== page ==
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Turkey's Judiciary and the Drift Toward Competitive Authoritarianism


Turkey has always been considered an “illiberal democracy”, or in Freedom House’s terms, a “partly-free” country. In recent years, however, there has been a downward trend toward “competitive authoritarianism”. Such regimes are competitive in that opposition parties use democratic institutions to contest seriously for power, but they are not democratic because the playing field is heavily skewed in favour of incumbents. One of the methods employed by competitive authoritarian leaders is the use of informal mechanisms of repression. This, in turn, requires a dependent and cooperative judiciary. Thus, in Turkey the year 2014 can be described as a period when the governing AKP (Justice and Development Party) made a sustained and systematic effort to establish its control over the judiciary by means of a series of laws of dubious constitutionality.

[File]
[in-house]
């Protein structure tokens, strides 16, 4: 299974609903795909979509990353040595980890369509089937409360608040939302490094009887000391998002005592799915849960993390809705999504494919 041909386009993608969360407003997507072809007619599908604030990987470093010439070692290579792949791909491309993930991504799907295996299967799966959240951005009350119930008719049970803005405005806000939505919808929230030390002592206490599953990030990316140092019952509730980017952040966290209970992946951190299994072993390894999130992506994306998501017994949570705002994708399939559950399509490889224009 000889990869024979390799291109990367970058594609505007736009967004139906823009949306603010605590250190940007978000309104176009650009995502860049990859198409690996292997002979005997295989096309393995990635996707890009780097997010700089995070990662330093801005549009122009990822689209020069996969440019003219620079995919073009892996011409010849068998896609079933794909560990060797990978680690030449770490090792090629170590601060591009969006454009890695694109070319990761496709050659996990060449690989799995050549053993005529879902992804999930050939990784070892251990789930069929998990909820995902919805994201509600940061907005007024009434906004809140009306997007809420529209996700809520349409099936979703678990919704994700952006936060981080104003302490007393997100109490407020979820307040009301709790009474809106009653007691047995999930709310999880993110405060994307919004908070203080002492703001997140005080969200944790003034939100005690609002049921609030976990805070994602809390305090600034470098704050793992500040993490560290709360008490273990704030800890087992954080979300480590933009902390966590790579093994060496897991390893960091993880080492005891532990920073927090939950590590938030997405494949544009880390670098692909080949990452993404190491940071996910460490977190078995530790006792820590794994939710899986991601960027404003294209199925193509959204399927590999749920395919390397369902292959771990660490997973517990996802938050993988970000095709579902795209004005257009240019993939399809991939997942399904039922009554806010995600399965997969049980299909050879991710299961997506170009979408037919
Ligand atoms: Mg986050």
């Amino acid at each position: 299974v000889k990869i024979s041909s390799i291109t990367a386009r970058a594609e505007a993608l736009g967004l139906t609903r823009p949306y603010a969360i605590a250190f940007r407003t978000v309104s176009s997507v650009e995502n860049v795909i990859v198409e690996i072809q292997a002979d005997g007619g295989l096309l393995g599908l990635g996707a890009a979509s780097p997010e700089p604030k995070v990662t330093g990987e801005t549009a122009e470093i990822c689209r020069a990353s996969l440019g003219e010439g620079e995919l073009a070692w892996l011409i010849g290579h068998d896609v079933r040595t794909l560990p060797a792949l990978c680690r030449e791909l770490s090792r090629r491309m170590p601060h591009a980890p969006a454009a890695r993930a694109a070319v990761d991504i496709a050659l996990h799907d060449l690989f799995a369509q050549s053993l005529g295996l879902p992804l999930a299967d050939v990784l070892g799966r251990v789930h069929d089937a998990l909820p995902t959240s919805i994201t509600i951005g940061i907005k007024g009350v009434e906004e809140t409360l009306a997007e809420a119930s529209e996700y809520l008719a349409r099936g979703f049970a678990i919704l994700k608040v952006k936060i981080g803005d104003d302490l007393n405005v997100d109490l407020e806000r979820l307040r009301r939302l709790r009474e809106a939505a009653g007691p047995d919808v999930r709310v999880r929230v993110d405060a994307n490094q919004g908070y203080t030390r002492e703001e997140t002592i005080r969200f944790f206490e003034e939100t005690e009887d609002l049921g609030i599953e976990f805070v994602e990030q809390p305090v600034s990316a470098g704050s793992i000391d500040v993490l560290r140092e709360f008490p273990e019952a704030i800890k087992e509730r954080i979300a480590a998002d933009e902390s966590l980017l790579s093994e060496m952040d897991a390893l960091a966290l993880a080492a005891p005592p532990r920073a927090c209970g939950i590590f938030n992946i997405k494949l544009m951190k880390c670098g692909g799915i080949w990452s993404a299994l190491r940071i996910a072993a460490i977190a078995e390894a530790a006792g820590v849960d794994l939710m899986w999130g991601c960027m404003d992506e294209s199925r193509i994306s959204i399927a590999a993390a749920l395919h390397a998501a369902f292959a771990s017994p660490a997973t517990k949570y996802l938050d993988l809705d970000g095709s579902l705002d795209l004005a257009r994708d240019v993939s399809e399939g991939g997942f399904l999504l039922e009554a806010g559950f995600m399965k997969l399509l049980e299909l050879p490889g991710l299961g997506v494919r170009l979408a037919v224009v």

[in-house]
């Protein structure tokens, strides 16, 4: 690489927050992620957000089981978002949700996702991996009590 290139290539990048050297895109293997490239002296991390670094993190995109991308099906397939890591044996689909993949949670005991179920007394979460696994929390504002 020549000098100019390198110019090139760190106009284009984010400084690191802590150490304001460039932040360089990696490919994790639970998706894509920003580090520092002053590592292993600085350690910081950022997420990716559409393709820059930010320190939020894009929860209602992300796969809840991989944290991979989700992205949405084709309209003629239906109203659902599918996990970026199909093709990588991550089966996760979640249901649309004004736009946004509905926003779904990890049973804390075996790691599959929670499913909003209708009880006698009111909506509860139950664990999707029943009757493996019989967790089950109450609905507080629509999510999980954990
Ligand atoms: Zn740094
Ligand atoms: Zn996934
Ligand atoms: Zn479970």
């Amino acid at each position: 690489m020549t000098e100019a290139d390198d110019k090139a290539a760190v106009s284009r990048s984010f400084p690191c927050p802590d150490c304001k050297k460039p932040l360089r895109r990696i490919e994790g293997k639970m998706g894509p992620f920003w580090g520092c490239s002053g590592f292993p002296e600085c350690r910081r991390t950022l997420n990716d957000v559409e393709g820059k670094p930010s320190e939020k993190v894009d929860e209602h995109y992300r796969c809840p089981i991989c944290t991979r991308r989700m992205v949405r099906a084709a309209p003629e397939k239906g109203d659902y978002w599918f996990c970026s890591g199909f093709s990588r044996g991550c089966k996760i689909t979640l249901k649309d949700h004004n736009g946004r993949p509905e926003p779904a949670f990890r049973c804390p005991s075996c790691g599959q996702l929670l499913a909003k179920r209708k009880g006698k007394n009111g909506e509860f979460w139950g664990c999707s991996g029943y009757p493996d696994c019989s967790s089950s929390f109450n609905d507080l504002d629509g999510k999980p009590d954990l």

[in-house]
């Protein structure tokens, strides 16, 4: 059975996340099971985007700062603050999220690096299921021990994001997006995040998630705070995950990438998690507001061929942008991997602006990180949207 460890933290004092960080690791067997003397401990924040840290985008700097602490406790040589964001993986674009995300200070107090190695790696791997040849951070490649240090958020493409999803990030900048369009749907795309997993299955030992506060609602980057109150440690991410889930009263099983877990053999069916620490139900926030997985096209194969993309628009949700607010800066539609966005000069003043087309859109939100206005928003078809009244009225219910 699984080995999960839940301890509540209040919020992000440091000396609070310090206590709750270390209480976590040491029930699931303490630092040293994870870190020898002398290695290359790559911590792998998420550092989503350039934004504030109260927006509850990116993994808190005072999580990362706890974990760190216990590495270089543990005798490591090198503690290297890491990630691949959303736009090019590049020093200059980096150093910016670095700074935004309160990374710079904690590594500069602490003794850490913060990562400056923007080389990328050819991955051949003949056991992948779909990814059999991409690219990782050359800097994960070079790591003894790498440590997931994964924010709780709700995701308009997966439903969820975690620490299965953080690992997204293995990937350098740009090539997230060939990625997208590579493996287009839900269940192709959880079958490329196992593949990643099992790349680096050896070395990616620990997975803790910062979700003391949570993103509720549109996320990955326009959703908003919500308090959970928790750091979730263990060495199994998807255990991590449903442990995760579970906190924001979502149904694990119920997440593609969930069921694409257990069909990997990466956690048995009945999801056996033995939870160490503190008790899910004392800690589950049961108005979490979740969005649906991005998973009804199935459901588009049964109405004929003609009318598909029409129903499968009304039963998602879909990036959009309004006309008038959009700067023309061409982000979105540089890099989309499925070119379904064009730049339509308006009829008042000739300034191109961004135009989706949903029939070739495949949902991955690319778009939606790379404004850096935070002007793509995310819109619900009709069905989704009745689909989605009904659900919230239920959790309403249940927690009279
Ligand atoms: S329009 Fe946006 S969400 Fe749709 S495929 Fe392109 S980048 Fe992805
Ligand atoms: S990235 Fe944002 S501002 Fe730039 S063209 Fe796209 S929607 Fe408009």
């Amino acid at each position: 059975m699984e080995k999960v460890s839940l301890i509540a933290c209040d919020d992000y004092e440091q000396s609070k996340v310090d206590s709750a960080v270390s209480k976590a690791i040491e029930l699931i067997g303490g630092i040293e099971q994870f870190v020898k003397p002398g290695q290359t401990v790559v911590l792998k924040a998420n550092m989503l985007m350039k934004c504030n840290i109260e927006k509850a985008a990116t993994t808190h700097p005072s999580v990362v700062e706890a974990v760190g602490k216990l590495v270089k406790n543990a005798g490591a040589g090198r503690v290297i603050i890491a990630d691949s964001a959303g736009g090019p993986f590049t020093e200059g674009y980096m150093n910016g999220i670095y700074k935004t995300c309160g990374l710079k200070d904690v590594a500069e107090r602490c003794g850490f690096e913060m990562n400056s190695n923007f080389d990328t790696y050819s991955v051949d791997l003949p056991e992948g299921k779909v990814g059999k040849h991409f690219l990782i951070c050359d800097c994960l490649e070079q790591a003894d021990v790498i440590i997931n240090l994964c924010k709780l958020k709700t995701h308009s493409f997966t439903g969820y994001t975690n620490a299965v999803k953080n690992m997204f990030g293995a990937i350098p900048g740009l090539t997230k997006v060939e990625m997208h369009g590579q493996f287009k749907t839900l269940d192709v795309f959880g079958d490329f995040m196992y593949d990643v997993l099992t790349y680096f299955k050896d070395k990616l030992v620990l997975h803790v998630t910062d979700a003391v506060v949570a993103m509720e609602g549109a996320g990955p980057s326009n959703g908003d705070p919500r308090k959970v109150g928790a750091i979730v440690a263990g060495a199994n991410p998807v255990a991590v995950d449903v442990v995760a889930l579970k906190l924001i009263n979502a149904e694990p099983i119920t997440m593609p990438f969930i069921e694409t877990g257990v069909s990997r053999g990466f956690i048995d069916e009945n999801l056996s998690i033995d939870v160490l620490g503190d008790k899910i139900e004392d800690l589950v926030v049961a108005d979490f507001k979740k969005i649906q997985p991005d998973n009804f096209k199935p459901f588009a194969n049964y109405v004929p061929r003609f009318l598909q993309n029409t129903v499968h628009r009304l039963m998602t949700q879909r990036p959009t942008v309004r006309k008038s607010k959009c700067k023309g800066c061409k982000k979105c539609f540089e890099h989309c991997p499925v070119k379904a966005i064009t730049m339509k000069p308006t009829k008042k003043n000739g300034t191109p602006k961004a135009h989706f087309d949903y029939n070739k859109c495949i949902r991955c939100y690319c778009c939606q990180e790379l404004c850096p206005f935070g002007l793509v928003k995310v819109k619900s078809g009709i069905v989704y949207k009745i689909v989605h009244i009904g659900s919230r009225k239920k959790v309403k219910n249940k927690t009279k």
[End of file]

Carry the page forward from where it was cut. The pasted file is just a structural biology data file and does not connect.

Keywords: Turkish politics, illiberal democracies, competitive authoritarianism, independence of the judiciary

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